Relative Read: 5 Reasons Why You Should Be Thankful for Your Difficulties
Death Motivation – A More Official Approach
A few months later a friend of mine bought me a book. It was a book by psychologist Richard Carlson named “Don’t sweat the small stuff….and it’s all small stuff”. There was a chapter in this book titled “Imagine your own funeral”. In this chapter, he claims that this is a great exercise to recognize your true life priorities and understand what is and what is not important in life.
The good thing when exercising this thought is that you are still alive so you still have the time to think over your life and your choices. You also have the time and the opportunity to change whatever you don’t like.
This chapter in Carlson’s book proposes death motivation as a chance to reevaluate our lives and our choices. Thinking about your own death is terrifying and painful but it is also a good idea. This exercise could work as a reminder of who we want to be and what is more important in life.
The thought of your own death could work as a good wake-up call and be the starting point of valuable changes.
“You needn’t die happy when your time comes, but you must die satisfied, for you have lived your life from the beginning to the end.”Stephen King
Relative Read: Commitment Can Set You Free – 5 Reasons That Prove It
Death Motivation Questions to be Answered.
If you thought of your own death as something that happens today and tomorrow is your funeral.
Are you ready to die?
The life you live is under your terms or the terms of society, your family, and so on?
Do you appreciate everything you have done so far and the people you have in your life?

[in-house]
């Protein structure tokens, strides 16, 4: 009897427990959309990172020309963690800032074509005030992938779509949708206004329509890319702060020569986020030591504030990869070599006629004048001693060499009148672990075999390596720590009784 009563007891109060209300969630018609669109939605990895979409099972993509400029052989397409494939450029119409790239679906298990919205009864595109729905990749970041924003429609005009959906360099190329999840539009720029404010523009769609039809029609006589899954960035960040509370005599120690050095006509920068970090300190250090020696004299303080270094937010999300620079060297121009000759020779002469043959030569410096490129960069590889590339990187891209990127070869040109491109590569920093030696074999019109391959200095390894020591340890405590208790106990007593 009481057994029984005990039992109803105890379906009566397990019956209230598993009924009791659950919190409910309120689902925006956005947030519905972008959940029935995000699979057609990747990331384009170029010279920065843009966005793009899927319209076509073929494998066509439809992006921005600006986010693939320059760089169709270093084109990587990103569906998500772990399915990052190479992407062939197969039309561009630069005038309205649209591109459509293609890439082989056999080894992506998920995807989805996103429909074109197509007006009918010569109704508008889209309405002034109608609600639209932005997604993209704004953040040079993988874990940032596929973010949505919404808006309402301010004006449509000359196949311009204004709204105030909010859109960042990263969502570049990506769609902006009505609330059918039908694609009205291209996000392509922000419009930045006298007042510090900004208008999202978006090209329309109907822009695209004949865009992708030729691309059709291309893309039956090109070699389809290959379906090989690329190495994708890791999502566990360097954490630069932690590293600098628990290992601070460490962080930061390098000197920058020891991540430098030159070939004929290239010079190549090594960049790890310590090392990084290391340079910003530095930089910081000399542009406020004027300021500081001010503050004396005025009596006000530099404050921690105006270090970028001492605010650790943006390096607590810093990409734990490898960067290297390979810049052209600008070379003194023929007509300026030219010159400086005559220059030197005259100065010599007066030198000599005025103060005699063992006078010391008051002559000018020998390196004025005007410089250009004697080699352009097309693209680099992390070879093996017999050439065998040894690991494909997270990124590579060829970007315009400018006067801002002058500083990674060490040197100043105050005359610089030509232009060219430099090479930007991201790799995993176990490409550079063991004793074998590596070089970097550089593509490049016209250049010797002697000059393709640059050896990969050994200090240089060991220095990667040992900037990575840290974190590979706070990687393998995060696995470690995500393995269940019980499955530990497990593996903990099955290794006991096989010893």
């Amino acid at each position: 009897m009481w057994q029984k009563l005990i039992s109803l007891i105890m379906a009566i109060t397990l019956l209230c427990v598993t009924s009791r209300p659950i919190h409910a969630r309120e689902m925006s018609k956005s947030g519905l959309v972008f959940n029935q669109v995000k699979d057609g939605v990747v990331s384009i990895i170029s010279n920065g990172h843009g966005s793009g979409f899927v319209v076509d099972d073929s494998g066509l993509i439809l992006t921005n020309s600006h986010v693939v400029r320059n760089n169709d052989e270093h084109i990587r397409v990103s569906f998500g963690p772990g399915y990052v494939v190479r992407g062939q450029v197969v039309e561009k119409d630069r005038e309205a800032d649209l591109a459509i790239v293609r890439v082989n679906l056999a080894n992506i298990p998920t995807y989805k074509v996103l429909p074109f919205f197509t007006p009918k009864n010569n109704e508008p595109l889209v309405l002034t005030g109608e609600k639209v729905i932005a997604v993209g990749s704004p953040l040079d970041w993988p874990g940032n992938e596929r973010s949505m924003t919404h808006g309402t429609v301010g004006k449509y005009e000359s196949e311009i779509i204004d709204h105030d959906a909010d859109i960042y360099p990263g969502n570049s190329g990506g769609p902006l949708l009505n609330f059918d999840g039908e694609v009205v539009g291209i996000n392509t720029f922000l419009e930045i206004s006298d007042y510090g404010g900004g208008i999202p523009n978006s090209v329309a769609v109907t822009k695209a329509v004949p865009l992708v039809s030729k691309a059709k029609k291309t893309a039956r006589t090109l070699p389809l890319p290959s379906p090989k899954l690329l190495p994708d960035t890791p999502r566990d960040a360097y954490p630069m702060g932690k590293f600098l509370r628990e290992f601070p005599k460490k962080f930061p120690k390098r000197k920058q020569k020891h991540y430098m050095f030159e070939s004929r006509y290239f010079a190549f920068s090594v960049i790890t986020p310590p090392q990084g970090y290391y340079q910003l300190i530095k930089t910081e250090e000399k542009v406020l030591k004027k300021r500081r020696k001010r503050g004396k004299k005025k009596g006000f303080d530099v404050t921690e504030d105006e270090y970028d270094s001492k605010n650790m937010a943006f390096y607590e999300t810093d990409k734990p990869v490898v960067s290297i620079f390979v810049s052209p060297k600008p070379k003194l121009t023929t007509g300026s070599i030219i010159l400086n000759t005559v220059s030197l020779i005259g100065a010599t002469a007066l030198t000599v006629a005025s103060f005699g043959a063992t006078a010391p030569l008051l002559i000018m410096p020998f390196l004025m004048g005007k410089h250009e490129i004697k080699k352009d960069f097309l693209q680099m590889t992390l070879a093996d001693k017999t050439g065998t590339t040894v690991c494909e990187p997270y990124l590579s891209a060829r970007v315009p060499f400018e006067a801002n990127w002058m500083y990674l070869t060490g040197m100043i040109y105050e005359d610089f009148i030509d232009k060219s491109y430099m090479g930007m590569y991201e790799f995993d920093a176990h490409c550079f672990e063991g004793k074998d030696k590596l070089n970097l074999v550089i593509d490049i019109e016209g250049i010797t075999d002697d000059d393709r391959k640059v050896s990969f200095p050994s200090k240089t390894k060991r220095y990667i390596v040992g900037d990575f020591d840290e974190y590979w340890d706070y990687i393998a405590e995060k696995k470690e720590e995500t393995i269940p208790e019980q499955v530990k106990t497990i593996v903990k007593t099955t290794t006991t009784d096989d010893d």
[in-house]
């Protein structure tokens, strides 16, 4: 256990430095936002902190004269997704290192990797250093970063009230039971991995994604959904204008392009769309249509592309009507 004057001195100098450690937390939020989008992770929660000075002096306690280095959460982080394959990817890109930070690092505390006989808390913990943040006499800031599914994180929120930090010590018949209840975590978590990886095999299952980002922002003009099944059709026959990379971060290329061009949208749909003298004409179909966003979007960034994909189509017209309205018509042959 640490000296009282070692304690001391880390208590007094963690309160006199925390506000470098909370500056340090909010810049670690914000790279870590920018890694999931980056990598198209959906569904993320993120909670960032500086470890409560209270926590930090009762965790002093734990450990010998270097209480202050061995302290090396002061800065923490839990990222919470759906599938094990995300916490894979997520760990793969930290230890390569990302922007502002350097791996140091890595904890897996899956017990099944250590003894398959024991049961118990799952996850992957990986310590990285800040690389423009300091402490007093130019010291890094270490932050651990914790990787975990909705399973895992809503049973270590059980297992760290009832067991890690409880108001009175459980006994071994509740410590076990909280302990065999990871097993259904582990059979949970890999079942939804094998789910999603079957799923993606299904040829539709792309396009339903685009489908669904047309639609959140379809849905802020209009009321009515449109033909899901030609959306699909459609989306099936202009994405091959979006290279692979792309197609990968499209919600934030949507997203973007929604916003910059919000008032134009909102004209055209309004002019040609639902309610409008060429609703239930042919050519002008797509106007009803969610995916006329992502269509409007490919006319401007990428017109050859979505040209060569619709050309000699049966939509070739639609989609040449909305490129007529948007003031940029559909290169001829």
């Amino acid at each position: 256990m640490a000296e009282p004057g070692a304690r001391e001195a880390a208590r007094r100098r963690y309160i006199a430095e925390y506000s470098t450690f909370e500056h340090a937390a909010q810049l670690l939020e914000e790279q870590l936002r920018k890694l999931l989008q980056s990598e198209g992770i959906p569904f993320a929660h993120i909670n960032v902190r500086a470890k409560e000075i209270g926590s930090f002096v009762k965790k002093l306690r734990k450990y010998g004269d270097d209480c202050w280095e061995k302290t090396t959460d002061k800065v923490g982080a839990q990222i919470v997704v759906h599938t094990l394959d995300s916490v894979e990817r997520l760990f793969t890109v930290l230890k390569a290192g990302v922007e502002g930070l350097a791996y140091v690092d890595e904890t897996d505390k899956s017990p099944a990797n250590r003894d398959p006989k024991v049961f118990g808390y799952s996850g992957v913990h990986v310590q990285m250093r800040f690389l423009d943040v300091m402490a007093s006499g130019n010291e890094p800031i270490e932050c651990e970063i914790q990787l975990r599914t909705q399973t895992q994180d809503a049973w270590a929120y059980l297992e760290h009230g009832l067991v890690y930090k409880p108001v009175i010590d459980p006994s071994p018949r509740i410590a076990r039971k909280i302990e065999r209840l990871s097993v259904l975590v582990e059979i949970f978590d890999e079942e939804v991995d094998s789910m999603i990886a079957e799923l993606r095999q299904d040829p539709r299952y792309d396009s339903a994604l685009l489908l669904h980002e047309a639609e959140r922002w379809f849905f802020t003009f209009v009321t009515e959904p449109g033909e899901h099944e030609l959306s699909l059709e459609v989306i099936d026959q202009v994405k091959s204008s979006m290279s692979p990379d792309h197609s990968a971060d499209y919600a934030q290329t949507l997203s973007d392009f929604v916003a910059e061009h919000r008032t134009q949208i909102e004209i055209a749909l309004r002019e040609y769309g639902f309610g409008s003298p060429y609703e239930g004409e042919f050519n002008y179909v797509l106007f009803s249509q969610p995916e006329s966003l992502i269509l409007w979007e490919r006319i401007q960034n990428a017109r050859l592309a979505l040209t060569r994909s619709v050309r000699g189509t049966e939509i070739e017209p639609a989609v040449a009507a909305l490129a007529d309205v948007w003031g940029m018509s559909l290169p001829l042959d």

Is there something you want to change? Something you want to experience? Somewhere you want to go?
Is there something you have created and brought in this world for which you are proud?
Do you live every moment or do you live your life thinking about the past and the future?
Your loved ones might also die at any moment. Have you shown them your love today? Wouldn’t you want them to know that you love them?
What is your purpose in life? Are you here for a reason? What do you want the others to remember you for?
” If you live each day as it was your last, someday you’ll most certainly be right.”Steve Jobs
You know, you might really die tomorrow. Feel the urgency of this thought and just get motivated.
“Almost universally, when people look back on their lives while on their deathbed […] they wish they had spent more time with the people and activities they truly loved and less time worrying about aspects of life that, upon deeper examination, really don’t matter at all that much. Imagining yourself at your own funeral allows you to look back at your life while you still have the chance to make some important changes.”Richard Carlson, Don’t Sweat the Small Stuff … and It’s All Small Stuff
“The fear of death follows from the fear of life. A man who lives fully is prepared to die at any time.”Mark Twain